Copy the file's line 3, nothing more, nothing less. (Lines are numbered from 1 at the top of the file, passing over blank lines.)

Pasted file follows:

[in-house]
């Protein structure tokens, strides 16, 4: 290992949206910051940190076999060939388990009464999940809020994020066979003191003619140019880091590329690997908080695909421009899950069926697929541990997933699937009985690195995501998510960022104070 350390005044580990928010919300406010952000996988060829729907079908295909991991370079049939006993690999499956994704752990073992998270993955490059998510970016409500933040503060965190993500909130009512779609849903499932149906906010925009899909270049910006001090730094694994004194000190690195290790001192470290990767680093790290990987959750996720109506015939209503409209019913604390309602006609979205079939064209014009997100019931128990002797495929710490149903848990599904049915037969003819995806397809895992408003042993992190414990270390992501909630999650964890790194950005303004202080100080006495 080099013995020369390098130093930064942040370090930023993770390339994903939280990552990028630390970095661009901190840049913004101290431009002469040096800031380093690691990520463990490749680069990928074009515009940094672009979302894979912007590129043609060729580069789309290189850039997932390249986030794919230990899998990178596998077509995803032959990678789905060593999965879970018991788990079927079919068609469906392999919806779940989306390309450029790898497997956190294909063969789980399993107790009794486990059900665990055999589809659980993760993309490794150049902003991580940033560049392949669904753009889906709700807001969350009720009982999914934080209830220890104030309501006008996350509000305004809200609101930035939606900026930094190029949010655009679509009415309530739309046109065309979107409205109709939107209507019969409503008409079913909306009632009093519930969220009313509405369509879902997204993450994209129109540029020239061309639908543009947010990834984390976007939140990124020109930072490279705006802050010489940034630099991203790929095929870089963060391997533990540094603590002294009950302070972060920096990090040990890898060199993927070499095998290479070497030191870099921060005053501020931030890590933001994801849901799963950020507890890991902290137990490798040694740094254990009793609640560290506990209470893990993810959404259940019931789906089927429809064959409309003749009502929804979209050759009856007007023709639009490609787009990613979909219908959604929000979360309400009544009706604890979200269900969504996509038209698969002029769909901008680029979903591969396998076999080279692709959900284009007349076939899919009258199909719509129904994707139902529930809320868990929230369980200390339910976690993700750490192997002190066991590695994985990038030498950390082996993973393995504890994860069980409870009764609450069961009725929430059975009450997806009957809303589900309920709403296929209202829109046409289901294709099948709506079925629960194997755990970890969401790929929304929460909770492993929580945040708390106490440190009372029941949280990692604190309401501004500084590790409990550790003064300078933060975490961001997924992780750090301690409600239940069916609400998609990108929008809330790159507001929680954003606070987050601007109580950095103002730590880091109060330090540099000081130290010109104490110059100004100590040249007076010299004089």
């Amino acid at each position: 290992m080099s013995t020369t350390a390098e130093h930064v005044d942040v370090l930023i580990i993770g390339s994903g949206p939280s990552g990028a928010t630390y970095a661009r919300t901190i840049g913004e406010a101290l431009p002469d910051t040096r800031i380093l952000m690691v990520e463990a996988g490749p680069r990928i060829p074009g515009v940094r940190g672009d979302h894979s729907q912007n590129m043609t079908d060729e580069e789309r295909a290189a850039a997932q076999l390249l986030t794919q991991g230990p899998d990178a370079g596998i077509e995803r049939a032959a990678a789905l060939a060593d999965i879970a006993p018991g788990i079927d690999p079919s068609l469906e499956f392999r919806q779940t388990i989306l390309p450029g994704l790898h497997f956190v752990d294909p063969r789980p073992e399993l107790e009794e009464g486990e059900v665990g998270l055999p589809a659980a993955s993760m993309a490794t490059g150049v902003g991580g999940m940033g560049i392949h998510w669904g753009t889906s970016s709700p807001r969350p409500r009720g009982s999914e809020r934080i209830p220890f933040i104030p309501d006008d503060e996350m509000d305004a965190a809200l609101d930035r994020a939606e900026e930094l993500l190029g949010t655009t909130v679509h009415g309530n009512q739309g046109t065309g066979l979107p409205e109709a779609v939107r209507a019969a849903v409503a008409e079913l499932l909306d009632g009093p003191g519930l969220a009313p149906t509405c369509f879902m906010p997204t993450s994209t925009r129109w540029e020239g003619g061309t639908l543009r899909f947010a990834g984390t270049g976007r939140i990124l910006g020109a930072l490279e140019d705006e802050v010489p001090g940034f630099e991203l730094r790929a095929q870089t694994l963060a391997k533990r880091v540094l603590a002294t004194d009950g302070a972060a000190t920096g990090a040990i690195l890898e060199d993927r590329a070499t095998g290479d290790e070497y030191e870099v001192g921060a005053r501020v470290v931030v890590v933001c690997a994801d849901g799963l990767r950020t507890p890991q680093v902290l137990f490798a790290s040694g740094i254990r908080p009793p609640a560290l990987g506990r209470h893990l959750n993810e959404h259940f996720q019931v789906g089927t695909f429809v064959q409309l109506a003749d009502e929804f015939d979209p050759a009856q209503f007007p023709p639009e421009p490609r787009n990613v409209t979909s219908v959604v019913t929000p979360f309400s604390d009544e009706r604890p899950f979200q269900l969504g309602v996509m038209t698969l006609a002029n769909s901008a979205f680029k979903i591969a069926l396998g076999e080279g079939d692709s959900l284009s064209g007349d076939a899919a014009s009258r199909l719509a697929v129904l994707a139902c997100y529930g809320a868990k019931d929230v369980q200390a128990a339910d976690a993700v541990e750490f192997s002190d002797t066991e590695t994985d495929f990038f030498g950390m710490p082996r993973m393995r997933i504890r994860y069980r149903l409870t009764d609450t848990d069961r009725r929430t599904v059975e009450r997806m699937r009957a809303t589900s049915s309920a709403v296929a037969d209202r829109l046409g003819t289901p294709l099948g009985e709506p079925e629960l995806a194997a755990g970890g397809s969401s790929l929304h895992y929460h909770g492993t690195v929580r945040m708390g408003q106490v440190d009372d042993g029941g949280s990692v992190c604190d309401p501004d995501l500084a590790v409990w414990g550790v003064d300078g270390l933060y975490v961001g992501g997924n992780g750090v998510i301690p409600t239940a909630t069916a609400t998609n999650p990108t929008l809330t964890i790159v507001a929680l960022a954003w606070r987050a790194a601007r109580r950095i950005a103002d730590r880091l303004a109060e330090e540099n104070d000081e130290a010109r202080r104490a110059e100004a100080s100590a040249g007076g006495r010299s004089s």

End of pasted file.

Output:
């Amino acid at each position: 290992m080099s013995t020369t350390a390098e130093h930064v005044d942040v370090l930023i580990i993770g390339s994903g949206p939280s990552g990028a928010t630390y970095a661009r919300t901190i840049g913004e406010a101290l431009p002469d910051t040096r800031i380093l952000m690691v990520e463990a996988g490749p680069r990928i060829p074009g515009v940094r940190g672009d979302h894979s729907q912007n590129m043609t079908d060729e580069e789309r295909a290189a850039a997932q076999l390249l986030t794919q991991g230990p899998d990178a370079g596998i077509e995803r049939a032959a990678a789905l060939a060593d999965i879970a006993p018991g788990i079927d690999p079919s068609l469906e499956f392999r919806q779940t388990i989306l390309p450029g994704l790898h497997f956190v752990d294909p063969r789980p073992e399993l107790e009794e009464g486990e059900v665990g998270l055999p589809a659980a993955s993760m993309a490794t490059g150049v902003g991580g999940m940033g560049i392949h998510w669904g753009t889906s970016s709700p807001r969350p409500r009720g009982s999914e809020r934080i209830p220890f933040i104030p309501d006008d503060e996350m509000d305004a965190a809200l609101d930035r994020a939606e900026e930094l993500l190029g949010t655009t909130v679509h009415g309530n009512q739309g046109t065309g066979l979107p409205e109709a779609v939107r209507a019969a849903v409503a008409e079913l499932l909306d009632g009093p003191g519930l969220a009313p149906t509405c369509f879902m906010p997204t993450s994209t925009r129109w540029e020239g003619g061309t639908l543009r899909f947010a990834g984390t270049g976007r939140i990124l910006g020109a930072l490279e140019d705006e802050v010489p001090g940034f630099e991203l730094r790929a095929q870089t694994l963060a391997k533990r880091v540094l603590a002294t004194d009950g302070a972060a000190t920096g990090a040990i690195l890898e060199d993927r590329a070499t095998g290479d290790e070497y030191e870099v001192g921060a005053r501020v470290v931030v890590v933001c690997a994801d849901g799963l990767r950020t507890p890991q680093v902290l137990f490798a790290s040694g740094i254990r908080p009793p609640a560290l990987g506990r209470h893990l959750n993810e959404h259940f996720q019931v789906g089927t695909f429809v064959q409309l109506a003749d009502e929804f015939d979209p050759a009856q209503f007007p023709p639009e421009p490609r787009n990613v409209t979909s219908v959604v019913t929000p979360f309400s604390d009544e009706r604890p899950f979200q269900l969504g309602v996509m038209t698969l006609a002029n769909s901008a979205f680029k979903i591969a069926l396998g076999e080279g079939d692709s959900l284009s064209g007349d076939a899919a014009s009258r199909l719509a697929v129904l994707a139902c997100y529930g809320a868990k019931d929230v369980q200390a128990a339910d976690a993700v541990e750490f192997s002190d002797t066991e590695t994985d495929f990038f030498g950390m710490p082996r993973m393995r997933i504890r994860y069980r149903l409870t009764d609450t848990d069961r009725r929430t599904v059975e009450r997806m699937r009957a809303t589900s049915s309920a709403v296929a037969d209202r829109l046409g003819t289901p294709l099948g009985e709506p079925e629960l995806a194997a755990g970890g397809s969401s790929l929304h895992y929460h909770g492993t690195v929580r945040m708390g408003q106490v440190d009372d042993g029941g949280s990692v992190c604190d309401p501004d995501l500084a590790v409990w414990g550790v003064d300078g270390l933060y975490v961001g992501g997924n992780g750090v998510i301690p409600t239940a909630t069916a609400t998609n999650p990108t929008l809330t964890i790159v507001a929680l960022a954003w606070r987050a790194a601007r109580r950095i950005a103002d730590r880091l303004a109060e330090e540099n104070d000081e130290a010109r202080r104490a110059e100004a100080s100590a040249g007076g006495r010299s004089s």